In this parenting tips video learn about infant sleep position and their relation to SIDS (sudden infant death syndrome).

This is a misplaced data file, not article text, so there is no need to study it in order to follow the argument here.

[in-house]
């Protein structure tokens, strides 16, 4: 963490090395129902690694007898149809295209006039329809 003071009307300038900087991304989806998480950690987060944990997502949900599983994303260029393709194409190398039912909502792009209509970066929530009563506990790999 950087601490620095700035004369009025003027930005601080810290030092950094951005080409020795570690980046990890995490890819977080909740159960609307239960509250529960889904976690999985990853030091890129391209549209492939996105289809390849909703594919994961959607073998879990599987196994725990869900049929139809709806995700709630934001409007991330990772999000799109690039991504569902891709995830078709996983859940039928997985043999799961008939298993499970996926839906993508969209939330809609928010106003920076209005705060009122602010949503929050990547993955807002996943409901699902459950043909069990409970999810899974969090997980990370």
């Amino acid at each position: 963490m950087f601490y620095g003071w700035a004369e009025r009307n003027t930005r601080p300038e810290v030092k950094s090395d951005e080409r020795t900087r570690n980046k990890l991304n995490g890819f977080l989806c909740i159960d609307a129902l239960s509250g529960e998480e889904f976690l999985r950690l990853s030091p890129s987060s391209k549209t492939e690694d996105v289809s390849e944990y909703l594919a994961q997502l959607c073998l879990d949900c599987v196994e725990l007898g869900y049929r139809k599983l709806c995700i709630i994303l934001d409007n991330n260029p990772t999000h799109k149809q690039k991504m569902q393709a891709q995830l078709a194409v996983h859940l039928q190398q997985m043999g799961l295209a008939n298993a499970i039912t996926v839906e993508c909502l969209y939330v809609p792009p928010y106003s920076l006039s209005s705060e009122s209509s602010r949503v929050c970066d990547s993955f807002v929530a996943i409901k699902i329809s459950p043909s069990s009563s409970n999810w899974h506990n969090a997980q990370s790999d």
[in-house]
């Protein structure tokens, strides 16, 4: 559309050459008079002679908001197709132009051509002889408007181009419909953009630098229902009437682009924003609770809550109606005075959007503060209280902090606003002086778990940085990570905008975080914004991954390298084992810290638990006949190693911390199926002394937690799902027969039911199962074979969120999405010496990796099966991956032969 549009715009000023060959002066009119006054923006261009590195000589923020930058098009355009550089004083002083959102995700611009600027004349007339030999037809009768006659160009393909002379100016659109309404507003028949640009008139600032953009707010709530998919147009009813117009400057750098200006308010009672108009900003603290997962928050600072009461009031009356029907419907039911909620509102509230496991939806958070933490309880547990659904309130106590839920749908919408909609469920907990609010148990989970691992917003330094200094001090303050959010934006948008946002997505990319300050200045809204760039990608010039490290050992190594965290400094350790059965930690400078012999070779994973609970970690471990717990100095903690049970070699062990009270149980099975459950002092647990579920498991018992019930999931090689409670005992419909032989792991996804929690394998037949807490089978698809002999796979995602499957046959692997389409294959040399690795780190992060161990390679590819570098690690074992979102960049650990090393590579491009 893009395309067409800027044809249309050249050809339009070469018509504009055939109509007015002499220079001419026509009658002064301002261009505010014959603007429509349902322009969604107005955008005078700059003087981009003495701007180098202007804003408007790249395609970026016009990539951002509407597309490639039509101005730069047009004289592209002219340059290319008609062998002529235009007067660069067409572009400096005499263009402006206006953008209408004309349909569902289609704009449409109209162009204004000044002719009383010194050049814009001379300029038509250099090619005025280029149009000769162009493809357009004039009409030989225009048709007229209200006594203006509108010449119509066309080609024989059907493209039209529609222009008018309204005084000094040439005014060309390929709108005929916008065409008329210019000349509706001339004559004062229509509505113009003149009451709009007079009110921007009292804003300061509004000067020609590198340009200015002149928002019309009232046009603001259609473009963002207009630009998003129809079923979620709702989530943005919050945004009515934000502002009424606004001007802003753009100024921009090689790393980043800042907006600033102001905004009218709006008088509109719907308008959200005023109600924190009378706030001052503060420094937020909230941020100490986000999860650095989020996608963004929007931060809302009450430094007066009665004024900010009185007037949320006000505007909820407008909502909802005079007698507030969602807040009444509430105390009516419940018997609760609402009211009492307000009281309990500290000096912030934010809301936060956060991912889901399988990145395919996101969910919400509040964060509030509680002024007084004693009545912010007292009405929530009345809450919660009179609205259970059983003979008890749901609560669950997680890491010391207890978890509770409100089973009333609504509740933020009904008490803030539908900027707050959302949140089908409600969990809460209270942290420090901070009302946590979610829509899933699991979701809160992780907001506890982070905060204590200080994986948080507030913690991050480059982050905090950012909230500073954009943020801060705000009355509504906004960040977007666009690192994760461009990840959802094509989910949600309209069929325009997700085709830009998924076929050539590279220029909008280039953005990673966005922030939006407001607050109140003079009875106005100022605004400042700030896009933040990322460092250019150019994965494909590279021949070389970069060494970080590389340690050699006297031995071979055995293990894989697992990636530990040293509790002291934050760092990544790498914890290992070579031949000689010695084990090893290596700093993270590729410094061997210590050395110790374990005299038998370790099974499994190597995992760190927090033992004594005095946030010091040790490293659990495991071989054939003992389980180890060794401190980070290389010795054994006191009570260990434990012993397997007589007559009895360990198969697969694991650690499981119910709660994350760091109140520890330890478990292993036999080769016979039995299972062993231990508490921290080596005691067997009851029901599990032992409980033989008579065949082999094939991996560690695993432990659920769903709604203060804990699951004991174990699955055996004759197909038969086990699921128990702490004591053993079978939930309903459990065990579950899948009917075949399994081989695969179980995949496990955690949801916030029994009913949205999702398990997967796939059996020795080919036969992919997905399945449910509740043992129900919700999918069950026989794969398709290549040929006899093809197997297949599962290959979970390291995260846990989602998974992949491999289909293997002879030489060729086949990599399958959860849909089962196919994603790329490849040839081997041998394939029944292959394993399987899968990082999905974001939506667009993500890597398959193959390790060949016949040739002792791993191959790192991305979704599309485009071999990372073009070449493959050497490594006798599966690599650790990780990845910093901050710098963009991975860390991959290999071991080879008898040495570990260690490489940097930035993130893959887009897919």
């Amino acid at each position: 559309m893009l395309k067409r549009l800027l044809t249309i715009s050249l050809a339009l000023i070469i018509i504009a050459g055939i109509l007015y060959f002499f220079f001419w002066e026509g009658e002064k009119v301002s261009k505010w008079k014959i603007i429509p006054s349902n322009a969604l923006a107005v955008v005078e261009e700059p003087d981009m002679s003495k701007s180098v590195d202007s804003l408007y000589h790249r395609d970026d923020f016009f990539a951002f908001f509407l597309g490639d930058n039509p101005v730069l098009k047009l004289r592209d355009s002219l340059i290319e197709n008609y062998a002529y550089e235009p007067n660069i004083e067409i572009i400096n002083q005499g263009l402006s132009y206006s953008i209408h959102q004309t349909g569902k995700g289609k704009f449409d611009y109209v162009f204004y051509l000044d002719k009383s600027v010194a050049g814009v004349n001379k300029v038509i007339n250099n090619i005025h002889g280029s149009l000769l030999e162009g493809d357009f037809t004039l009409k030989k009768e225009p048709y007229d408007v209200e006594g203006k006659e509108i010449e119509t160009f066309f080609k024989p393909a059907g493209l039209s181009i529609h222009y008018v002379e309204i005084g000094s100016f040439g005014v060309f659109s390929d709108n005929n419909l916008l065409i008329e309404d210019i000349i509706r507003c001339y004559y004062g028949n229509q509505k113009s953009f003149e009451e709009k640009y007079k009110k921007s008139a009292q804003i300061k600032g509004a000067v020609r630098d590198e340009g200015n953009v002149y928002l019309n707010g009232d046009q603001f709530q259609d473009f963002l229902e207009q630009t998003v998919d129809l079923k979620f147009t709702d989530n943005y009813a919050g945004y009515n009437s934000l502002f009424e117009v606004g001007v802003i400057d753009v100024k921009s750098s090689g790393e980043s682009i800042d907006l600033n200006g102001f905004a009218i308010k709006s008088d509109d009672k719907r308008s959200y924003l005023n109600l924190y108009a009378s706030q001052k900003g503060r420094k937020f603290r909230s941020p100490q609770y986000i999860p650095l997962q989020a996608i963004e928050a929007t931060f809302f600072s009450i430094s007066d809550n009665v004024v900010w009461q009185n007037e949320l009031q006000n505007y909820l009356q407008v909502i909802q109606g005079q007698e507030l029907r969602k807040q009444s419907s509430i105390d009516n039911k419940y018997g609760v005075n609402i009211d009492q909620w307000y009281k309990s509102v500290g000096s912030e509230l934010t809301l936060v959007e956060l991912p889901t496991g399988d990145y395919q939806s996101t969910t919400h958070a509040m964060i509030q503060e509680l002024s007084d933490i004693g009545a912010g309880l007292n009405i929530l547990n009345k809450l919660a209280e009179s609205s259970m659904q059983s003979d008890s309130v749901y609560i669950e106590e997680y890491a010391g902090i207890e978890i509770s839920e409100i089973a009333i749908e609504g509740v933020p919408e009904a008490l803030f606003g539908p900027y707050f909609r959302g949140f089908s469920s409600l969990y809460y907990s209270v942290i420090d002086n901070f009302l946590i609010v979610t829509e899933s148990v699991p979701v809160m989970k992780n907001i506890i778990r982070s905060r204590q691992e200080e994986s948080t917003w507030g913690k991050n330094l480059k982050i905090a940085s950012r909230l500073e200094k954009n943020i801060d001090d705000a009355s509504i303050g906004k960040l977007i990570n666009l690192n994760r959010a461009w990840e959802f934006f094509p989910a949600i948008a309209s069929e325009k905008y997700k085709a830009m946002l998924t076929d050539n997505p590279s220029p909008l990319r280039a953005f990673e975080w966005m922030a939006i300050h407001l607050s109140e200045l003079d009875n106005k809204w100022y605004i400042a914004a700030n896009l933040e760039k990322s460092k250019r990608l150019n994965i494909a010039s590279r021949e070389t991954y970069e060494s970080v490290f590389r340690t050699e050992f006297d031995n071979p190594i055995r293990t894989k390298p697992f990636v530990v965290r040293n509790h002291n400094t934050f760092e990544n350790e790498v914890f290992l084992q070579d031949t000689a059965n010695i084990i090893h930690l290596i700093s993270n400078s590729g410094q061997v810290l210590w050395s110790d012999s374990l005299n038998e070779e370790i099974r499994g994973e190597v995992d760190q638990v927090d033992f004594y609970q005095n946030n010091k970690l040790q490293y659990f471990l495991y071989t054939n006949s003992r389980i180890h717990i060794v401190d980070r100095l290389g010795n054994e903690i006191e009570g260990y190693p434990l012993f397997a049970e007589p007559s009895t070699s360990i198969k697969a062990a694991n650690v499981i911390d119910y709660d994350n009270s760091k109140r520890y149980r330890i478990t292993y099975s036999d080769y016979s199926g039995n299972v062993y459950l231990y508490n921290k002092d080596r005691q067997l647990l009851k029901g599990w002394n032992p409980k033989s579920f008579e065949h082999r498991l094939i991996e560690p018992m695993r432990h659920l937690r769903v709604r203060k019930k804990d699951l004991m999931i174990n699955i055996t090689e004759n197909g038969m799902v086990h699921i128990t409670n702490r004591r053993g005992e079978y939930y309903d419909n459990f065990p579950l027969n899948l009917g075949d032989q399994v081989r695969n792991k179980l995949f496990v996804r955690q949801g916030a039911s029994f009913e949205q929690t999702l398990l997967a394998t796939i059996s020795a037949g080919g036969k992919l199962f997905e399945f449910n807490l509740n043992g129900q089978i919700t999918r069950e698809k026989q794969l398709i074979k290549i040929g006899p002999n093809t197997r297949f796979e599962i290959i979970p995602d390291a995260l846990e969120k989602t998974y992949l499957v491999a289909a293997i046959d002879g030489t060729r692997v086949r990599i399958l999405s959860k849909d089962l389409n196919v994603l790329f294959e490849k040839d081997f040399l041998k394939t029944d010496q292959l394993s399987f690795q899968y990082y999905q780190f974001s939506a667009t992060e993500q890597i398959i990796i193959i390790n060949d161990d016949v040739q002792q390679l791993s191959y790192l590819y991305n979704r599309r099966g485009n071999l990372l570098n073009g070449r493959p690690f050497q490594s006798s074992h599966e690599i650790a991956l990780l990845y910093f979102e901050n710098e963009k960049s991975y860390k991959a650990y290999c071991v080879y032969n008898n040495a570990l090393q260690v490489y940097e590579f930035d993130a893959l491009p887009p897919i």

How to Position Your Infant during Sleep Female: There are precautions that a new parent can take to reduce her child’s risk of SIDS. First and foremost, babies should sleep on their backs. John Kattwinkel: We know that if babies sleep on their stomach, prone sleeping is a very major risk factor for babies about two and a half times more likely to die of SIDS if they commonly sleep on their stomach. Female: This is a fairly recent finding. In fact it was not until 1992 that the American Academy of Pediatrics begun recommending baby sleeps on their backs. Since then however, SIDS deaths in the United States have dropped by more than 40%. Yet despite this significant drop, there are still plenty of people who haven’t heard the news. John Kattwinkel: Frequently, parents will take care of babies during the first month or two but then grandparents or daycare centers will take care of them in the highest age range for SIDS which is the three to five month range. Female: And grandparents or childcare providers who don’t know any better may place the baby on a stomach to sleep. This helps explain why 20% of SIDS cases occur in childcare settings. John Kattwinkel: Parents need to tell their parents or their daycare center that their baby normally sleeps on the back and they want them sleeping on their back in the daycare center. Female: For those parents who were worried that their child may spit up and choke while lying on its back, Dr. Kattwinkel has this to say. John Kattwinkel: Aspiration deaths have not gone up at all but they decreased a little bit since the back to sleep campaign and it’s not at all hazardous to place babies on their backs. Female: Another important precaution parents should take is to keep their babies crib free of pillows, stuffed animals, comforters and blankets, anything that could potentially interfere with the baby’s breathing. John Kattwinkel: A very simple firm mattress or the tight fitting sheet and a standard approved crib and she’ll sleep well on her back. Female: Another reason to avoid comforters and blankets is the babies who become overheated are also at greater risk for SIDS. In fact, SIDS occurs most often in the winter. John Kattwinkel: I noticed that you’ve got her in sleeper which is important because you don’t have to use extra blankets and anything else to keep her warm as long as the room is comfortable for you, it will be comfortable for her. Female: Another entirely preventable risk factor for SIDS is smoking. John Kattwinkel: We do know that mothers who smoke have a significantly higher chance of their baby dying of SIDS later on. And there are some suggestions that even if they don’t smoke during pregnancy but other members of the family smoke around the baby that perhaps this also increases the risk. Female: In the end, SIDS will take the life of about one in a thousand infants which means that there’s a very good chance that your baby will be safe. John Kattwinkel: We’re all going to be anxious that this might happen to our child but if you take the precautions, the chances are very high that it won't.